Curiously, the Soviet Union appeared to do just that when Stalin suspended Soviet participation in the work of the Security Council in January 1950. His aim was to force a change in China’s representation, so that Mao Zedong’s newly founded People’s Republic of China (PRC) would replace Chiang Kai-shek’s Republic of China (ROC), now confined to Taiwan. This was a foolish policy for Stalin to adopt when one of the world’s major trouble-spots, north-east Asia, was about to erupt.
The Korean Peninsula and the Yellow Sea, sadly for the doughty Korean people, have provided the battlegrounds for great powers, especially China and Japan, to strive for control of north-east Asia for centuries. Once Russia had expanded eastwards to the Pacific seaboard of Siberia, the situation became more complex and more dangerous for those who lived in north-east Asia. In 1898 a group of young nationalist Chinese launched an uprising to protest the humiliations imposed by the demands of foreigners on China. The young Chinese dissidents formed the Society of Harmonious Fists, so foreigners termed them the ‘Boxers’. They besieged foreign embassies in Peking, which led eight of the affected powers to form a joint force in order to break the siege, smash the power of the Boxers and restore order. It was a remarkable effort because it was an early example of nations coming together under joint command arrangements, not for the sake of conquest but to restore order, hand power back to a legitimate government, then depart from the scene of conflict. This was largely achieved in the space of two years by a force of 49,000 soldiers, 5,000 marines and 54 warships.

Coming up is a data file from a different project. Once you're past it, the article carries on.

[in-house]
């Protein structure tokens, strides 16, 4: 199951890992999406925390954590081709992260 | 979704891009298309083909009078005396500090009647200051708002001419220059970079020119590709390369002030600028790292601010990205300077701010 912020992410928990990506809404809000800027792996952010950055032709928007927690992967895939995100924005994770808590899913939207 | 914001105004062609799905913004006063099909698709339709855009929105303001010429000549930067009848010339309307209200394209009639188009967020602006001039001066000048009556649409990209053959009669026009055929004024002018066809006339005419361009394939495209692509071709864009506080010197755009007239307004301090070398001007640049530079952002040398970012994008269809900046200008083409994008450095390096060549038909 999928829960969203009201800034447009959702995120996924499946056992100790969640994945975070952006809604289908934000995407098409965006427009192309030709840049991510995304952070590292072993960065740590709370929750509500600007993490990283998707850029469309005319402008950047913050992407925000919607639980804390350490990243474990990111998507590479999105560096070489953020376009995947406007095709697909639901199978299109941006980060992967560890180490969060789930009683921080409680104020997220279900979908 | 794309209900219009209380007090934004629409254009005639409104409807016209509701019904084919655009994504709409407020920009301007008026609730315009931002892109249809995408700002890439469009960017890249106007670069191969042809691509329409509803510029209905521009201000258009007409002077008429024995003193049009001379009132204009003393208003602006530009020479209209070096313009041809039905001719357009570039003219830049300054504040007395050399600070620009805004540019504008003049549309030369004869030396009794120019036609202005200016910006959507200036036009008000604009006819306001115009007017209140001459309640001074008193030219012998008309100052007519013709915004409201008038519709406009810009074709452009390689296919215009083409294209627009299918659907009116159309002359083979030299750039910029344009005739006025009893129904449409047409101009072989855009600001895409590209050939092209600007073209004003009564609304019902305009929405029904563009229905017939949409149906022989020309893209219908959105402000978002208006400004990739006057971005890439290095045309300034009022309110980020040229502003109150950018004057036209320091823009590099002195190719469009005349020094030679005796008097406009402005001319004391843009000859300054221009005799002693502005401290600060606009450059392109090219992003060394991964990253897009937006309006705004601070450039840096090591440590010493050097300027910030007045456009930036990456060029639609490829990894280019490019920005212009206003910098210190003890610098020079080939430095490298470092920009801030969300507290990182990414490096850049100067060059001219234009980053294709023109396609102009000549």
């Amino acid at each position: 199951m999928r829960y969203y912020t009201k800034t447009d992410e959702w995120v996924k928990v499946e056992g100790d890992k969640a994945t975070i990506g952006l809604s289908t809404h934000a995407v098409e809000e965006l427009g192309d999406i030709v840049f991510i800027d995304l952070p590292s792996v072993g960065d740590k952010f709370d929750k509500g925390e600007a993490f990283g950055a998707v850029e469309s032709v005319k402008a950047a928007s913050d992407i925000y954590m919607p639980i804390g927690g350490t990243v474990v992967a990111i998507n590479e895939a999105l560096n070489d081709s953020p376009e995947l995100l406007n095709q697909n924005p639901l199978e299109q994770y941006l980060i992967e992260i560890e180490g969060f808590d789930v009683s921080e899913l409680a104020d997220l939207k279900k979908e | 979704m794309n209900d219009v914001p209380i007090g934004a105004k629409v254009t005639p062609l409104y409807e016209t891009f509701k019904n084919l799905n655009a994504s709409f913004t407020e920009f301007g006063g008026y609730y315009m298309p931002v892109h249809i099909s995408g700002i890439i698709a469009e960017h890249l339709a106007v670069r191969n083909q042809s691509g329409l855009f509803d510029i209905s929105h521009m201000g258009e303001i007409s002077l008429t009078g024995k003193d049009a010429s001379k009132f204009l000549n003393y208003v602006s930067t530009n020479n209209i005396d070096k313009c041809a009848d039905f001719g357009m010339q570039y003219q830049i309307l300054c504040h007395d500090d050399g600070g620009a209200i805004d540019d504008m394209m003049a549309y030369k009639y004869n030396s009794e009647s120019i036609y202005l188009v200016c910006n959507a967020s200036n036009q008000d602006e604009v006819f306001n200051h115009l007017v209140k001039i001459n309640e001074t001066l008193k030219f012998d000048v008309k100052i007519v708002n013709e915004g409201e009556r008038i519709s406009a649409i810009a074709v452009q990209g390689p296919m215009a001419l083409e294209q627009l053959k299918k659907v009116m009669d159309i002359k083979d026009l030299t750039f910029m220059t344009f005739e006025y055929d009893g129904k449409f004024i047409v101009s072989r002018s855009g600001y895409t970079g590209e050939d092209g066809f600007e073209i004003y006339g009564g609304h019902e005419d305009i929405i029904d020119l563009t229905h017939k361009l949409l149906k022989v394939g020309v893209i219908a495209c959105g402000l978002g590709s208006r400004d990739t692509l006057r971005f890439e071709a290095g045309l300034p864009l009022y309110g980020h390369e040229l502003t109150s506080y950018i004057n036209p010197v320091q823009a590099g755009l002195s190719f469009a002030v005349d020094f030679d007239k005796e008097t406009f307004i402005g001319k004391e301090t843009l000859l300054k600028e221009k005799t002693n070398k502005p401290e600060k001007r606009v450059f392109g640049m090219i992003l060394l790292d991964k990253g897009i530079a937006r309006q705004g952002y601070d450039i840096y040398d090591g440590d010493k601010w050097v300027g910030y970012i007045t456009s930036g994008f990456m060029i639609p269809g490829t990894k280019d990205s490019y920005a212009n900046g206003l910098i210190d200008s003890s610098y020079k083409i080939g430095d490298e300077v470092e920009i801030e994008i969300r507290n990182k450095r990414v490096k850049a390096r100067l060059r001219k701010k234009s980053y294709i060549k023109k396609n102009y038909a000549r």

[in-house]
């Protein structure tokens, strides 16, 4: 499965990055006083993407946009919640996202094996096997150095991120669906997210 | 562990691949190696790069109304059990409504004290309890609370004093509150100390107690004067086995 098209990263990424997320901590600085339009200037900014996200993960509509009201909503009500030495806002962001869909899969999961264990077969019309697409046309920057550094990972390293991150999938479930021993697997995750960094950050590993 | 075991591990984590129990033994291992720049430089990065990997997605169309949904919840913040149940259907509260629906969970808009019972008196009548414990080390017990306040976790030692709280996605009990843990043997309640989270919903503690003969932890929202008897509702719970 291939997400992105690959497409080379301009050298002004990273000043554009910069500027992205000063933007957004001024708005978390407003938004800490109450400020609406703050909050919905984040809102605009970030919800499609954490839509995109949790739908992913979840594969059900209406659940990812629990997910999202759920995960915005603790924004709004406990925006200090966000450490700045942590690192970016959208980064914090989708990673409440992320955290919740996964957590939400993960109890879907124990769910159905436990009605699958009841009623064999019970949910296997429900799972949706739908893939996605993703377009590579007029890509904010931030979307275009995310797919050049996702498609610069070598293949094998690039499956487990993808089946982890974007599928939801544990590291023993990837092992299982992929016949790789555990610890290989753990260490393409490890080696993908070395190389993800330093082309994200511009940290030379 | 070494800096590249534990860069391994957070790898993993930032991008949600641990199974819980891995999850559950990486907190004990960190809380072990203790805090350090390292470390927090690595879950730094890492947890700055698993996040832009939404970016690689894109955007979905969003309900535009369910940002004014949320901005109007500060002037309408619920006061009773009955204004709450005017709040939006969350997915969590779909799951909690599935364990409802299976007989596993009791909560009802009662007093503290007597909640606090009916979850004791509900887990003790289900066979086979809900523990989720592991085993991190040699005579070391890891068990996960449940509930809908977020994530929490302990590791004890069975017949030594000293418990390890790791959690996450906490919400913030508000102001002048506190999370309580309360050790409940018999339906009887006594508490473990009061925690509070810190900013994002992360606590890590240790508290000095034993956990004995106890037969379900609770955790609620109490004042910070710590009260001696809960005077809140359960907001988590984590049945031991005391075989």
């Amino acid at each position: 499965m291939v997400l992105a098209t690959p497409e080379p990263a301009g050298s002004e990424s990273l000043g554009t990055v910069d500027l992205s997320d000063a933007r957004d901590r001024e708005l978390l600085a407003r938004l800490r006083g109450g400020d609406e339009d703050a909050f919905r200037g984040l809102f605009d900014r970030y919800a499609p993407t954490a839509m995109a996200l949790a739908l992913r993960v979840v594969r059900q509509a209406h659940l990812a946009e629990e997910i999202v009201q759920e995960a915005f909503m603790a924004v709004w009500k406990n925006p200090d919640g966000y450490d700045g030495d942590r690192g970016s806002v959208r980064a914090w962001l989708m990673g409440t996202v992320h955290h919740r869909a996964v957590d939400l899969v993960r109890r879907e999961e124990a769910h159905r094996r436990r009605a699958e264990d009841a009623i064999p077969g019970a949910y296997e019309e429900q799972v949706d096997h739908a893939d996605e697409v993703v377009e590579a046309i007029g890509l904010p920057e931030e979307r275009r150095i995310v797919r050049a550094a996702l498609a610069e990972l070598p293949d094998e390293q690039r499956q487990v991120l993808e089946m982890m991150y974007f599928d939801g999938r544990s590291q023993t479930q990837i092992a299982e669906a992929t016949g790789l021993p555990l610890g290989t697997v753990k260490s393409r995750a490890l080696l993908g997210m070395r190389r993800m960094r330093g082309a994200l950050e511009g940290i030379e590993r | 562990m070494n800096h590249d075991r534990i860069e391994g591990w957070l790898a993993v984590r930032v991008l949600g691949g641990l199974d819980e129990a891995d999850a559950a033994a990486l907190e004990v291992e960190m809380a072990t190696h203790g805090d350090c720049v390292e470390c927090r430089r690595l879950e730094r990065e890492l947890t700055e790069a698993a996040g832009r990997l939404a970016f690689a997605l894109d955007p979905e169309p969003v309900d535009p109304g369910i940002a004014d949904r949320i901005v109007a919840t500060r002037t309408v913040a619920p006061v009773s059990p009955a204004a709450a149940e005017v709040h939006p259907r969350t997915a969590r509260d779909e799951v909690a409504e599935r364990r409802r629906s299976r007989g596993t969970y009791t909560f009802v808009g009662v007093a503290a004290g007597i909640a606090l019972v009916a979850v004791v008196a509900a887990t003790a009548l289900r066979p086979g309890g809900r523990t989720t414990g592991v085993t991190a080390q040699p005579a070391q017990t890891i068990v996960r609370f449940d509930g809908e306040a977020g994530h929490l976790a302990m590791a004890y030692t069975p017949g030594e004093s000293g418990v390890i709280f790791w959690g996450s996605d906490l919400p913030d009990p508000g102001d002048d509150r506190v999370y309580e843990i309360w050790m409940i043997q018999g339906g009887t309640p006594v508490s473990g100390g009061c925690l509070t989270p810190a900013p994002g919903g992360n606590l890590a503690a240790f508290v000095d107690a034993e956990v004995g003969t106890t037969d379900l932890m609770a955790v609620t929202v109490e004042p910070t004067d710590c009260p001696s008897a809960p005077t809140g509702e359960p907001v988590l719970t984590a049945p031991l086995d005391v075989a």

My paternal grandfather was a member of the Australian naval contingent to that conflict, so the Boxer Rebellion of 1900–01 is part of my family history. Because he was a good horseman, Grandfather was chosen to serve with the British Royal Horse Artillery on their ride to Peking, so he had unusually broad experience in his first war—one in which the Japanese, the Germans, the Austrians, the Italians and the Russians were his allies, together with the Americans, the British and the French. How radically and how swiftly alignments can change in international politics. But at least the example of a joint action to restore order and then withdraw had been set. Great powers acted as policemen, not conquerors.
Only three years later the Russo-Japanese War broke out—a huge conflagration in which the Japanese emerged so triumphantly that the Americans felt they had to take them seriously as potential enemies and so sought to contain them and develop war plans—Plan Orange in particular—to deal with them if containment did not work.
The Japanese formally incorporated Korea into their empire in 1910 and ruled it harshly for the next 35 years.
The region stayed fairly quiet under Japanese domination during the First World War, but as the Japanese became more assertive in the early 1930s and invaded Manchuria, international will to intervene, especially that of the League of Nations, was sorely tested. It failed. All the league could agree to do was to send a commission, chaired by Lord Lytton, to investigate the scene. The commission’s report, a masterpiece of weasel-wording, avoided accusing the Japanese of aggression. Despite strongly critical international opinion, the Japanese got away with their use of force and added Manchuria (later renamed Manchukuo) to their domains. They then withdrew from the league, to the widespread dismay of the international community at the time.
The United Nations and Korea, 1945–50